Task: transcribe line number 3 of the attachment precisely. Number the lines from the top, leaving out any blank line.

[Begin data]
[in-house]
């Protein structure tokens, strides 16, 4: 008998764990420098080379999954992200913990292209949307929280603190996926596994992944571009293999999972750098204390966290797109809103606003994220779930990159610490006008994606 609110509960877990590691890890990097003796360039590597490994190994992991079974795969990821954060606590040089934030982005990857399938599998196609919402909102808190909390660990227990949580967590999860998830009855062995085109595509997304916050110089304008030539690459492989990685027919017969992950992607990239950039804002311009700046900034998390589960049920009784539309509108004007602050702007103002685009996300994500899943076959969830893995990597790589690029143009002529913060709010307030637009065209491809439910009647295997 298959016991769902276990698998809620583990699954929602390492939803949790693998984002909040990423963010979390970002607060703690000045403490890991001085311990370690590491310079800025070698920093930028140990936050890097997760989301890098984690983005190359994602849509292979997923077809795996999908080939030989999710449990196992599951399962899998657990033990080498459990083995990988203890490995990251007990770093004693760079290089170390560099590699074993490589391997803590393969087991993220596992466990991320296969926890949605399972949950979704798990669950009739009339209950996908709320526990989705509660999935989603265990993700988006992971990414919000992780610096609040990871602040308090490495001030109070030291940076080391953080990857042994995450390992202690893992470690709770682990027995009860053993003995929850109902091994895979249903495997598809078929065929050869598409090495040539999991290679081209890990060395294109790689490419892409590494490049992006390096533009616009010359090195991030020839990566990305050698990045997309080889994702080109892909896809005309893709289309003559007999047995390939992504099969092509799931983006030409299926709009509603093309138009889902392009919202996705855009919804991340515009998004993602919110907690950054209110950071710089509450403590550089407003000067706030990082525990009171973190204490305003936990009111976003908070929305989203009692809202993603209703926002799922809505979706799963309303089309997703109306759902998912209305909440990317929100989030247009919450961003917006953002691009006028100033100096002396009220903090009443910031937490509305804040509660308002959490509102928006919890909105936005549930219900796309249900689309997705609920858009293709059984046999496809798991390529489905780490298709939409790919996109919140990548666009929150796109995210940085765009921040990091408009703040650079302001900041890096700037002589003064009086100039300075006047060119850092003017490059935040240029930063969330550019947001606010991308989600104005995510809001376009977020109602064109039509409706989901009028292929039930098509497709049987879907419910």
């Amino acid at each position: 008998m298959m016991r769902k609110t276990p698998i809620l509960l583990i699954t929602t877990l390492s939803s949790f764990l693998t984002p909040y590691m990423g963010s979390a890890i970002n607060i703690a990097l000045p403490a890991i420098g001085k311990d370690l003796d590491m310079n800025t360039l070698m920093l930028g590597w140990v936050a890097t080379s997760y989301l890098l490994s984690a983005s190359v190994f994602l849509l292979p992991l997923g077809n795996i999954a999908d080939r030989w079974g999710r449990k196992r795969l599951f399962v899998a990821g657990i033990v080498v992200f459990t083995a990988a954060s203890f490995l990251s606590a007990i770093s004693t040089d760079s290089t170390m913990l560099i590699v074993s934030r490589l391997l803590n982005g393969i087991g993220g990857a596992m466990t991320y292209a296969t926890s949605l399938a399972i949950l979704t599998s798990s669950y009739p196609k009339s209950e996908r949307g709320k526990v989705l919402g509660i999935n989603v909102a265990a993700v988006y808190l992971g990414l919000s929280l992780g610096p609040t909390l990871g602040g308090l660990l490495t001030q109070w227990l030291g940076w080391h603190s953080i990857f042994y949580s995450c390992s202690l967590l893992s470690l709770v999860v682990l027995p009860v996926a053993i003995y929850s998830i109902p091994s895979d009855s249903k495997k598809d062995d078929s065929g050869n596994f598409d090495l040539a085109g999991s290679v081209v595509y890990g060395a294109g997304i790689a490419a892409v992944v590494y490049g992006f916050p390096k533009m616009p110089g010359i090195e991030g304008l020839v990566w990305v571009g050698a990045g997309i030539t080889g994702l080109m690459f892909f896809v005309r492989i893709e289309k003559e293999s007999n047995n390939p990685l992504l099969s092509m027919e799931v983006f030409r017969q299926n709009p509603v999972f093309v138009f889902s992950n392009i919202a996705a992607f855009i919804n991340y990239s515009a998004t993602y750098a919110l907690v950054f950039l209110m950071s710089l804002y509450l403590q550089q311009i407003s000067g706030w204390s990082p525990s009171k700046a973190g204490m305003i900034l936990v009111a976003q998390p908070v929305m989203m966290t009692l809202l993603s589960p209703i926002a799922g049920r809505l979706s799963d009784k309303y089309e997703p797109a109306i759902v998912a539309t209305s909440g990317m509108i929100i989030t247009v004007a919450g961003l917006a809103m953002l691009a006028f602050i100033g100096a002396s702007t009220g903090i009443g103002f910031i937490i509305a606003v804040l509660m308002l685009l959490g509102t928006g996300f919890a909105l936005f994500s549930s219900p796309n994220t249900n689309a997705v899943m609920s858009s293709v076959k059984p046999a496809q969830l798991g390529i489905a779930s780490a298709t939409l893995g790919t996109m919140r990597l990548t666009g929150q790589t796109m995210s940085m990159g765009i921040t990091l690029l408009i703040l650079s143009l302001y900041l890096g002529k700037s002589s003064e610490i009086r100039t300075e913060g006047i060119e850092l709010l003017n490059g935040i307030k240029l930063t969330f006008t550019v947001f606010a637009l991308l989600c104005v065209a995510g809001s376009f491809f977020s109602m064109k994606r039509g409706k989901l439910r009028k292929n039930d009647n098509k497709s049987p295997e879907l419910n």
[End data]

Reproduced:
């Amino acid at each position: 008998m298959m016991r769902k609110t276990p698998i809620l509960l583990i699954t929602t877990l390492s939803s949790f764990l693998t984002p909040y590691m990423g963010s979390a890890i970002n607060i703690a990097l000045p403490a890991i420098g001085k311990d370690l003796d590491m310079n800025t360039l070698m920093l930028g590597w140990v936050a890097t080379s997760y989301l890098l490994s984690a983005s190359v190994f994602l849509l292979p992991l997923g077809n795996i999954a999908d080939r030989w079974g999710r449990k196992r795969l599951f399962v899998a990821g657990i033990v080498v992200f459990t083995a990988a954060s203890f490995l990251s606590a007990i770093s004693t040089d760079s290089t170390m913990l560099i590699v074993s934030r490589l391997l803590n982005g393969i087991g993220g990857a596992m466990t991320y292209a296969t926890s949605l399938a399972i949950l979704t599998s798990s669950y009739p196609k009339s209950e996908r949307g709320k526990v989705l919402g509660i999935n989603v909102a265990a993700v988006y808190l992971g990414l919000s929280l992780g610096p609040t909390l990871g602040g308090l660990l490495t001030q109070w227990l030291g940076w080391h603190s953080i990857f042994y949580s995450c390992s202690l967590l893992s470690l709770v999860v682990l027995p009860v996926a053993i003995y929850s998830i109902p091994s895979d009855s249903k495997k598809d062995d078929s065929g050869n596994f598409d090495l040539a085109g999991s290679v081209v595509y890990g060395a294109g997304i790689a490419a892409v992944v590494y490049g992006f916050p390096k533009m616009p110089g010359i090195e991030g304008l020839v990566w990305v571009g050698a990045g997309i030539t080889g994702l080109m690459f892909f896809v005309r492989i893709e289309k003559e293999s007999n047995n390939p990685l992504l099969s092509m027919e799931v983006f030409r017969q299926n709009p509603v999972f093309v138009f889902s992950n392009i919202a996705a992607f855009i919804n991340y990239s515009a998004t993602y750098a919110l907690v950054f950039l209110m950071s710089l804002y509450l403590q550089q311009i407003s000067g706030w204390s990082p525990s009171k700046a973190g204490m305003i900034l936990v009111a976003q998390p908070v929305m989203m966290t009692l809202l993603s589960p209703i926002a799922g049920r809505l979706s799963d009784k309303y089309e997703p797109a109306i759902v998912a539309t209305s909440g990317m509108i929100i989030t247009v004007a919450g961003l917006a809103m953002l691009a006028f602050i100033g100096a002396s702007t009220g903090i009443g103002f910031i937490i509305a606003v804040l509660m308002l685009l959490g509102t928006g996300f919890a909105l936005f994500s549930s219900p796309n994220t249900n689309a997705v899943m609920s858009s293709v076959k059984p046999a496809q969830l798991g390529i489905a779930s780490a298709t939409l893995g790919t996109m919140r990597l990548t666009g929150q790589t796109m995210s940085m990159g765009i921040t990091l690029l408009i703040l650079s143009l302001y900041l890096g002529k700037s002589s003064e610490i009086r100039t300075e913060g006047i060119e850092l709010l003017n490059g935040i307030k240029l930063t969330f006008t550019v947001f606010a637009l991308l989600c104005v065209a995510g809001s376009f491809f977020s109602m064109k994606r039509g409706k989901l439910r009028k292929n039930d009647n098509k497709s049987p295997e879907l419910n």